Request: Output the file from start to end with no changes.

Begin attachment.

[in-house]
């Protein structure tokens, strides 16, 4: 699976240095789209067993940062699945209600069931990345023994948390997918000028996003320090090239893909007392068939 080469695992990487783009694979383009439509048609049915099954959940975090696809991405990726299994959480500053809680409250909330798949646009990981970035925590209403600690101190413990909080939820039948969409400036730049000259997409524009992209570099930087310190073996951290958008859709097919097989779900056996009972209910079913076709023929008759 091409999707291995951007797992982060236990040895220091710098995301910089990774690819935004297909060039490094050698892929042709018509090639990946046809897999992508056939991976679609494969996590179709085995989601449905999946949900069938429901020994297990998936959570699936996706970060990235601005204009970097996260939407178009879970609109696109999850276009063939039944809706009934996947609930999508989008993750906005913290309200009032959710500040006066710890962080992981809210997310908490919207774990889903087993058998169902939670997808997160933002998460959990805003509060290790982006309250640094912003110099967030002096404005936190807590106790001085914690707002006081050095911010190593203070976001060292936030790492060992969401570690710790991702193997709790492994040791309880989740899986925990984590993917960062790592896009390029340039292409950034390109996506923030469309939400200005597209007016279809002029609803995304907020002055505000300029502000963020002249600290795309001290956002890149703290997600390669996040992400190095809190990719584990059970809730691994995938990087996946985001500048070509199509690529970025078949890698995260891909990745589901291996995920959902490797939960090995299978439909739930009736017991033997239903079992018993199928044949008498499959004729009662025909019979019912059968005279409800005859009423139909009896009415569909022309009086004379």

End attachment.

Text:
[in-house]
């Protein structure tokens, strides 16, 4: 699976240095789209067993940062699945209600069931990345023994948390997918000028996003320090090239893909007392068939 080469695992990487783009694979383009439509048609049915099954959940975090696809991405990726299994959480500053809680409250909330798949646009990981970035925590209403600690101190413990909080939820039948969409400036730049000259997409524009992209570099930087310190073996951290958008859709097919097989779900056996009972209910079913076709023929008759 091409999707291995951007797992982060236990040895220091710098995301910089990774690819935004297909060039490094050698892929042709018509090639990946046809897999992508056939991976679609494969996590179709085995989601449905999946949900069938429901020994297990998936959570699936996706970060990235601005204009970097996260939407178009879970609109696109999850276009063939039944809706009934996947609930999508989008993750906005913290309200009032959710500040006066710890962080992981809210997310908490919207774990889903087993058998169902939670997808997160933002998460959990805003509060290790982006309250640094912003110099967030002096404005936190807590106790001085914690707002006081050095911010190593203070976001060292936030790492060992969401570690710790991702193997709790492994040791309880989740899986925990984590993917960062790592896009390029340039292409950034390109996506923030469309939400200005597209007016279809002029609803995304907020002055505000300029502000963020002249600290795309001290956002890149703290997600390669996040992400190095809190990719584990059970809730691994995938990087996946985001500048070509199509690529970025078949890698995260891909990745589901291996995920959902490797939960090995299978439909739930009736017991033997239903079992018993199928044949008498499959004729009662025909019979019912059968005279409800005859009423139909009896009415569909022309009086004379």